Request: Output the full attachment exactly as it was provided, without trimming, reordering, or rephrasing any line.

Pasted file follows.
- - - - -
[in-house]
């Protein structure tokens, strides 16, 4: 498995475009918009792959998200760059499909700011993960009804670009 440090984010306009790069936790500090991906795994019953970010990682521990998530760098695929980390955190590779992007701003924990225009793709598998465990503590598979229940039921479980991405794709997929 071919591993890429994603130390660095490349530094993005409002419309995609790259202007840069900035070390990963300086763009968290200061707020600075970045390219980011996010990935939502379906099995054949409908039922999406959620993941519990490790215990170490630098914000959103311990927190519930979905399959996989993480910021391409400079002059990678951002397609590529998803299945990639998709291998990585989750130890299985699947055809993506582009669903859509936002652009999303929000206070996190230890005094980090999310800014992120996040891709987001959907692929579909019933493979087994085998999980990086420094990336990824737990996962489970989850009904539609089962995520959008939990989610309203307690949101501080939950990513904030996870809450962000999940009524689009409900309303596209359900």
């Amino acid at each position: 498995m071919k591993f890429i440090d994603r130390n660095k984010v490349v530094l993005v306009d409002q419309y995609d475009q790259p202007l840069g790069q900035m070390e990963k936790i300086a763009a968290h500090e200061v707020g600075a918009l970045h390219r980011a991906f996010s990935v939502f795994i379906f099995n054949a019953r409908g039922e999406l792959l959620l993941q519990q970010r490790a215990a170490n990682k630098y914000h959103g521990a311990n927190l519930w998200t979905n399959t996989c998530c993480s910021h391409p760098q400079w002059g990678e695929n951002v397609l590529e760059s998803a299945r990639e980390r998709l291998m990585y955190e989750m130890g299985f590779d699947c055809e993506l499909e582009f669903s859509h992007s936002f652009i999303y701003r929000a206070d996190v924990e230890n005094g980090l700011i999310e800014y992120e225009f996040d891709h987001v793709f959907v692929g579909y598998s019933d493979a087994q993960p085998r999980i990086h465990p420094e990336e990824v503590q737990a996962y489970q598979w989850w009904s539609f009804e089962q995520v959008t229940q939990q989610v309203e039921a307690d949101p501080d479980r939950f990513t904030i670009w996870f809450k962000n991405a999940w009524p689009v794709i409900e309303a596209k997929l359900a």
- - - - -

[in-house]
């Protein structure tokens, strides 16, 4: 498995475009918009792959998200760059499909700011993960009804670009 440090984010306009790069936790500090991906795994019953970010990682521990998530760098695929980390955190590779992007701003924990225009793709598998465990503590598979229940039921479980991405794709997929 071919591993890429994603130390660095490349530094993005409002419309995609790259202007840069900035070390990963300086763009968290200061707020600075970045390219980011996010990935939502379906099995054949409908039922999406959620993941519990490790215990170490630098914000959103311990927190519930979905399959996989993480910021391409400079002059990678951002397609590529998803299945990639998709291998990585989750130890299985699947055809993506582009669903859509936002652009999303929000206070996190230890005094980090999310800014992120996040891709987001959907692929579909019933493979087994085998999980990086420094990336990824737990996962489970989850009904539609089962995520959008939990989610309203307690949101501080939950990513904030996870809450962000999940009524689009409900309303596209359900």
């Amino acid at each position: 498995m071919k591993f890429i440090d994603r130390n660095k984010v490349v530094l993005v306009d409002q419309y995609d475009q790259p202007l840069g790069q900035m070390e990963k936790i300086a763009a968290h500090e200061v707020g600075a918009l970045h390219r980011a991906f996010s990935v939502f795994i379906f099995n054949a019953r409908g039922e999406l792959l959620l993941q519990q970010r490790a215990a170490n990682k630098y914000h959103g521990a311990n927190l519930w998200t979905n399959t996989c998530c993480s910021h391409p760098q400079w002059g990678e695929n951002v397609l590529e760059s998803a299945r990639e980390r998709l291998m990585y955190e989750m130890g299985f590779d699947c055809e993506l499909e582009f669903s859509h992007s936002f652009i999303y701003r929000a206070d996190v924990e230890n005094g980090l700011i999310e800014y992120e225009f996040d891709h987001v793709f959907v692929g579909y598998s019933d493979a087994q993960p085998r999980i990086h465990p420094e990336e990824v503590q737990a996962y489970q598979w989850w009904s539609f009804e089962q995520v959008t229940q939990q989610v309203e039921a307690d949101p501080d479980r939950f990513t904030i670009w996870f809450k962000n991405a999940w009524p689009v794709i409900e309303a596209k997929l359900a």